Couture goes into the fight with momentum on his side after a convincing submission victory over Mike Van Arsdale at UFC 54.

"The last of the negotiations have happened and the fight will happen in February," Couture said.

"I think more than anything I just tactically made a mistake in that fight, chasing Chuck a little too much.... Eventually I'll get my hands on him and I'll get him down on the ground and make him work and see how long he can stay with that."

Couture makes no secret he wants UFC gold around his waist once more but says, win or lose, his relationship with Liddell shouldn't change.

"I respect his work ethic and his respect for the sport, and I think he feels the same about me," Couture said. "It's always an honor to fight someone like that."

Couture also graciously took time to share his thoughts on several other subjects with

On retirement:

"I could retire tomorrow and be pretty satisfied with my career in the UFC. I don't know that I'm out to accomplish a whole lot more."

On the current crop of UFC heavyweights:

"I suppose from the right situation I could be convinced to fight heavyweight again but I've settled into light-heavyweight.... I have respect for those guys. They're tough competitors and they're certainly the reason it's wise to move out of the heavyweight division.

On "Big" John McCarthy:

"He's a big guy, and he certainly knows our sport very well. He does some training and grappling himself but I don't think he has any illusions of being a fighter. He'd be the first to admit that threes a lot more to it than that. He's got the best seat in the house.

On The Ultimate Fighter 2:

"I think it's been very, very good. There are some very talented fighters in there, especially as it winds down now and they compete for the finals this Saturday. The cast of the first season had kind of a grit, they were just tough and pretty determined and I think some of the cast in the second season lacked some of that and that showed pretty early on."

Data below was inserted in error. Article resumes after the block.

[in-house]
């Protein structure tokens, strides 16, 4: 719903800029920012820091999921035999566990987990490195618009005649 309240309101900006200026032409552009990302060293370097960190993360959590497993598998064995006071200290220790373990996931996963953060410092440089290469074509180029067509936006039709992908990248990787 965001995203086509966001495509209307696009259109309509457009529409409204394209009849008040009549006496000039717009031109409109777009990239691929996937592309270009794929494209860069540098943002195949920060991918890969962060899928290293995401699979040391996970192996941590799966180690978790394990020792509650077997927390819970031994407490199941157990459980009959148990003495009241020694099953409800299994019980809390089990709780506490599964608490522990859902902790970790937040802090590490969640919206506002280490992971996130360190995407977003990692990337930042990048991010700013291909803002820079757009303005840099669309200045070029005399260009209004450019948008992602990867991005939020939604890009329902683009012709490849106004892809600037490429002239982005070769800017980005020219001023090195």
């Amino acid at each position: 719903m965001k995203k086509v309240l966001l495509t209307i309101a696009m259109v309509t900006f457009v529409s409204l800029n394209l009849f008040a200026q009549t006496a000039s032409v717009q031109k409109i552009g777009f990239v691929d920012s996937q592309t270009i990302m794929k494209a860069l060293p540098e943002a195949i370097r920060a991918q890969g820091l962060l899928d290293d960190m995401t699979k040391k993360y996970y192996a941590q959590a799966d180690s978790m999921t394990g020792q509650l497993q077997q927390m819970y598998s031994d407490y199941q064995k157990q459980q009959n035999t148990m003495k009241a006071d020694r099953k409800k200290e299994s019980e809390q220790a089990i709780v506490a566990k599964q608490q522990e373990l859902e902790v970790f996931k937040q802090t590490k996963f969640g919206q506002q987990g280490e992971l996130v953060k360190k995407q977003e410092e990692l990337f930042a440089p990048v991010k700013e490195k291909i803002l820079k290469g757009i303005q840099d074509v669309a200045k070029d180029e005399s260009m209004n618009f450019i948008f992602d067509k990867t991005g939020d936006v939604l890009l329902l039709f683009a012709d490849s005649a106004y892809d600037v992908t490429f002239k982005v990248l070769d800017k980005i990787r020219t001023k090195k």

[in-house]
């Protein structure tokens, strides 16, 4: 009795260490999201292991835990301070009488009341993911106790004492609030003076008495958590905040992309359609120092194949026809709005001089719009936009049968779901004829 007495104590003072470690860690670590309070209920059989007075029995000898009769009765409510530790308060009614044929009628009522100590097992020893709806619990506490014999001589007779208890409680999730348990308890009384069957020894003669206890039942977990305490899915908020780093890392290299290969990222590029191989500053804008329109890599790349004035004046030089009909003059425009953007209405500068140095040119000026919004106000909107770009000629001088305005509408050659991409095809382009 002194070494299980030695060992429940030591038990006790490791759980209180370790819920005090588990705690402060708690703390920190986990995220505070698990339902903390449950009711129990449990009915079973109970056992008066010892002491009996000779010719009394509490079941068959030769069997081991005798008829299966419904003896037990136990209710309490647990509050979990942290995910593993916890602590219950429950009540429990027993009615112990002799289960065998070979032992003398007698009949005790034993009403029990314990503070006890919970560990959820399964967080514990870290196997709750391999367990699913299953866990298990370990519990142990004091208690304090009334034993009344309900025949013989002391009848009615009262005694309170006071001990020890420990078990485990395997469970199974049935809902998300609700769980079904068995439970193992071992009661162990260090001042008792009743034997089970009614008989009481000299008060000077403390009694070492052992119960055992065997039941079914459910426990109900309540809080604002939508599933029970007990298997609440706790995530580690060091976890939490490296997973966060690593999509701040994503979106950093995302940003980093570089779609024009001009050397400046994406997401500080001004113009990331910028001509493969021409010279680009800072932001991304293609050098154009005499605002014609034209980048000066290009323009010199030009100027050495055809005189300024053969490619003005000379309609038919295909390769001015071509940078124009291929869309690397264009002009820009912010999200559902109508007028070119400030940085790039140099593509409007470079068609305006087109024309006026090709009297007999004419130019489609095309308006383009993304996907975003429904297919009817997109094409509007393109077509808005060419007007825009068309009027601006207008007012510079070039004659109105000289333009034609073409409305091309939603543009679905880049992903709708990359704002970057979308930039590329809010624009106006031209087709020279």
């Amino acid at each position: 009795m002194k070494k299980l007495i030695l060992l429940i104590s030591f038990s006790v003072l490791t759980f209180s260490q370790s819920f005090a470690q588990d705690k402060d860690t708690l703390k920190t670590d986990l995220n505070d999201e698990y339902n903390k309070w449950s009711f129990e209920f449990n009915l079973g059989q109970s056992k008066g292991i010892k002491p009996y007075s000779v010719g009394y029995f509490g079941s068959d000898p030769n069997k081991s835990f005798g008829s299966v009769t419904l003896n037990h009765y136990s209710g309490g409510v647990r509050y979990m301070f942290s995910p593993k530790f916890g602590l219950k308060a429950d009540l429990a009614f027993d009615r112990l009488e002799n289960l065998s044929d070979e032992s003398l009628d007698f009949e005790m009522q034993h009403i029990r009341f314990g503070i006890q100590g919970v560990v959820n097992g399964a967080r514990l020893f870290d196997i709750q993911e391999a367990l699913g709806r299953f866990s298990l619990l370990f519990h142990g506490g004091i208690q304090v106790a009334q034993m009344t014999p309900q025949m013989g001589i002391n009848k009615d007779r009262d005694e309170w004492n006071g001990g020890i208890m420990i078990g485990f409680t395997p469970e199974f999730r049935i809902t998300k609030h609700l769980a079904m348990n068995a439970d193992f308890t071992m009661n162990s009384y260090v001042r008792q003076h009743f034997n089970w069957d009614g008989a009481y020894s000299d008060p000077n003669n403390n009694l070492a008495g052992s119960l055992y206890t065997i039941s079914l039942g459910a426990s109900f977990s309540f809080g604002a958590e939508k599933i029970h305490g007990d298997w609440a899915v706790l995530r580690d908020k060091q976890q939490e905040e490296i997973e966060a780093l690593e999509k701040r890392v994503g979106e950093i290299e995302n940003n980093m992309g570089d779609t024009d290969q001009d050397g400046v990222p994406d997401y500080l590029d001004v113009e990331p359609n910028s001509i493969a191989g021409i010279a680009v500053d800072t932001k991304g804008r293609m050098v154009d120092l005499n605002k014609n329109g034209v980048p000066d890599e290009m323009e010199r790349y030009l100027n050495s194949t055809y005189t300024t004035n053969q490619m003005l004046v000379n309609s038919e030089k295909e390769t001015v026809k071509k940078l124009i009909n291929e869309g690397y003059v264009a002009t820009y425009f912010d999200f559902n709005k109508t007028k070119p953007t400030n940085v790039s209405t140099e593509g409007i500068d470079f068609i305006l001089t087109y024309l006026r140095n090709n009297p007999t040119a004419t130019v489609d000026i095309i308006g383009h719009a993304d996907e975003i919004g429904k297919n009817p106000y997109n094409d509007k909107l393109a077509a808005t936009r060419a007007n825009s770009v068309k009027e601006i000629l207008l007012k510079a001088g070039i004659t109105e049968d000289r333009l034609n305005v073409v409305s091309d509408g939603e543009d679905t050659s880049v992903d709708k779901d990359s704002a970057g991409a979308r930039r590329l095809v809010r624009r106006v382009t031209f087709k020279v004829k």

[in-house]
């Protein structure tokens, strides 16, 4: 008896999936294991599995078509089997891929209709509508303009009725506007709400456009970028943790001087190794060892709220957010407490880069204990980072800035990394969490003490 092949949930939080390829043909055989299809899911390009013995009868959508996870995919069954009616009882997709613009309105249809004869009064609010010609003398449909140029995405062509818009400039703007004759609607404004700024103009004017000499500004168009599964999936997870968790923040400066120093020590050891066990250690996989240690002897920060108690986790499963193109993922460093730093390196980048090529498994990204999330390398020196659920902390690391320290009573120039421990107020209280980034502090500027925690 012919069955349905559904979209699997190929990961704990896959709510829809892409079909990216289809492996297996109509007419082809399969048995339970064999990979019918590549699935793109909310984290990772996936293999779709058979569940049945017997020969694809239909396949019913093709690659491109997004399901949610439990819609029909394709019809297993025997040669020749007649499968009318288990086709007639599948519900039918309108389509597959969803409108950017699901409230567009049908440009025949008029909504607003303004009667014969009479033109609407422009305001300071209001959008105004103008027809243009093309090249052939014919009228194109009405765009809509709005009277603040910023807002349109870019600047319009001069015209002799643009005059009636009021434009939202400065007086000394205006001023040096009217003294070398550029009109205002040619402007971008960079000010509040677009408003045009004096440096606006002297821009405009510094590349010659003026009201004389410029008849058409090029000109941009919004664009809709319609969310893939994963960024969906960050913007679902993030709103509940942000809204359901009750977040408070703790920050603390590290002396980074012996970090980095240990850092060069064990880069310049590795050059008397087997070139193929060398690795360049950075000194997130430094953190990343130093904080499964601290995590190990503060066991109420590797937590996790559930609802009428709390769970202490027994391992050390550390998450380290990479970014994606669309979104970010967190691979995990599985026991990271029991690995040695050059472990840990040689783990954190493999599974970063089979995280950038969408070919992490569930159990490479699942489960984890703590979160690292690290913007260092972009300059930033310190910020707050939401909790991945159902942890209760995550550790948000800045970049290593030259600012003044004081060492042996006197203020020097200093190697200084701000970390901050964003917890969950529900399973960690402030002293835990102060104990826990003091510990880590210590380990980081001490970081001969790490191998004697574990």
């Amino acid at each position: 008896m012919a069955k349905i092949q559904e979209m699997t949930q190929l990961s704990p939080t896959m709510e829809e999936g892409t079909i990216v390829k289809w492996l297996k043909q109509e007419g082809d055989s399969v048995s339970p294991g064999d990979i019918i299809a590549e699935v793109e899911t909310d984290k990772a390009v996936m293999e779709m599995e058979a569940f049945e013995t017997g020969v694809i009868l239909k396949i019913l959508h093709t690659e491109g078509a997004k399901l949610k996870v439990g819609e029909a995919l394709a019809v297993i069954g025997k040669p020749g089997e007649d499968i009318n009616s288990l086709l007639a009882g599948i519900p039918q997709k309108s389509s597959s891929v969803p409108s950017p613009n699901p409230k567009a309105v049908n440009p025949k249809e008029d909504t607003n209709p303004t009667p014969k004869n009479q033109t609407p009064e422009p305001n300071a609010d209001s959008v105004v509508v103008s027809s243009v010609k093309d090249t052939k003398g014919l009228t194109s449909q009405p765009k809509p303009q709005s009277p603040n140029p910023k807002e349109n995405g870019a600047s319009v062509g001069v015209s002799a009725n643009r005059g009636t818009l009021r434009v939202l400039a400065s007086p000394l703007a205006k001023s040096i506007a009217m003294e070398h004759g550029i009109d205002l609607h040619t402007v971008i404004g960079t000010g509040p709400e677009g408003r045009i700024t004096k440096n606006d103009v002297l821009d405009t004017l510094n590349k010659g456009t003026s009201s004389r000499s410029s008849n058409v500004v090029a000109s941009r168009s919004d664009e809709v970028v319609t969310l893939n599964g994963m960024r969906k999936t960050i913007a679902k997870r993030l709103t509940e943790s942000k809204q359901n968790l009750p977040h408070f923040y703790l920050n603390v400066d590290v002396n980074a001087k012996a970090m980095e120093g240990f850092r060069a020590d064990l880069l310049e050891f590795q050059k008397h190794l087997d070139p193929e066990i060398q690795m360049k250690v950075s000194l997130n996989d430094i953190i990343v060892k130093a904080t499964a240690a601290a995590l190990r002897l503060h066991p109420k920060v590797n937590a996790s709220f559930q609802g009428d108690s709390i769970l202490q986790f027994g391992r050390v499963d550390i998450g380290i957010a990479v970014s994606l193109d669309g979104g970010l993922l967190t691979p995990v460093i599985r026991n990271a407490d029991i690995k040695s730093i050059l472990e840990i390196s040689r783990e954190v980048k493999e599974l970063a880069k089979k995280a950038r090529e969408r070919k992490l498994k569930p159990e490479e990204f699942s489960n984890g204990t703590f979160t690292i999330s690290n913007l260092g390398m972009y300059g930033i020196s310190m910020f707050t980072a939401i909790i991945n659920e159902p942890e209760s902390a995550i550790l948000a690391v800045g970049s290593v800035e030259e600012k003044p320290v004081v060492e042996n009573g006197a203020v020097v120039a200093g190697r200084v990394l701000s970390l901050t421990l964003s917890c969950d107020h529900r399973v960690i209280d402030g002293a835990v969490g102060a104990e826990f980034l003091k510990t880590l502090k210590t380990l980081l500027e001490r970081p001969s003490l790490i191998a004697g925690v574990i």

On his dream fight:

"I don't know if I have a dream fight. I stated several times I'd like to see the titles unified between Pride and UFC but that's probably a pipe dream (laugh). Certainly Wanderlei Silva is considered by many to be one of the top fighters in the world."

On title unification:

"I think the one thing that would be nice that I've talked about in the past is to finally bridge the gap between the other organizations that are out there, seeing the champions from other organizations compete against each other, but politically I don't know that the climate is right.

"For the sport it would be a huge thing."

On the new crop of UFC superstars:

"I just can't get enough of George St. Pierre. He's unbelievable, very dynamic, very fun to watch, and a super nice kid on top of that. Certainly I'm a big fan of Chris Leben and Nate Quarry, guys from my school that I train with on a regular basis.

On Tito Ortiz:

"I don't know about menace to society that might be a little strong. I like Tito. I get along with Tito just fine. He's a very good athlete and a good fighter. I question some of the business decisions he's made in the recent years, but that's up to him to figure out and sort out what he wants to do and what's on his heart as far as where he competes and what he does. Tito's Tito. You know you're going to get a tongue lashing if you fight him.... There are some issues with that behavior. You better go out and win or else you look silly and I think that's where he's at. He's talked a lot of crap to a lot of fighters and he didn't go out and back it up. His last fight against Belfort was a great performance. He's been an awesome training partner."


By Julio Anta

There are numerous accounts and legends of the origins and history of the Shaolin Temple. In my humble opinion this is the story of Shaolin. Most likely you learned of the Shaolin Temple through the Chop Sokey Kung Fu movies and the Kung Fu TV series of the 70’s. Some of what you watch was true, yet some of the story lines are fictional. There were indeed 36 Chambers that a monk would have to successfully complete before exiting the temple and graduating. In the Kung Fu TV movie and series young Cain picked up the burning urn between his forearms to engrave the tiger and dragon. In reality that scene is authentic, however in actuality the engravings on the forearms were both dragons. The legendary Shaolin Temple (Sil Lum in Cantonese) was also known as the “Number One Temple under Heaven” due of those incredible fighting monks. The Chinese characters for Shaolin translate to “Youthful Forrest” or “Youthful Gathering.” Shaolin is the mother of all Asian martial arts (Karate, Tae Kwon Do, Jiu Jitsu, etc.). Kung Fu went from mainland China to the island of Okinawa and later to Japan in the early 1900’s. They called it “karate” which originally translated to “Chinese hands.” Shaolin is translated to the Japanese language as Shorin-ji. Shorin-ji Karate came from Shaolin Kung Fu. The Indian monk Bodhidharma also known as Damo traveled to the Shaolin Temple taught the monks internal exercises for health, yet he was not the originator of Shaolin Kung Fu. Thousands of years before Damo’s visit there were already fighting arts in China. Shaolin is part of the rich history of China.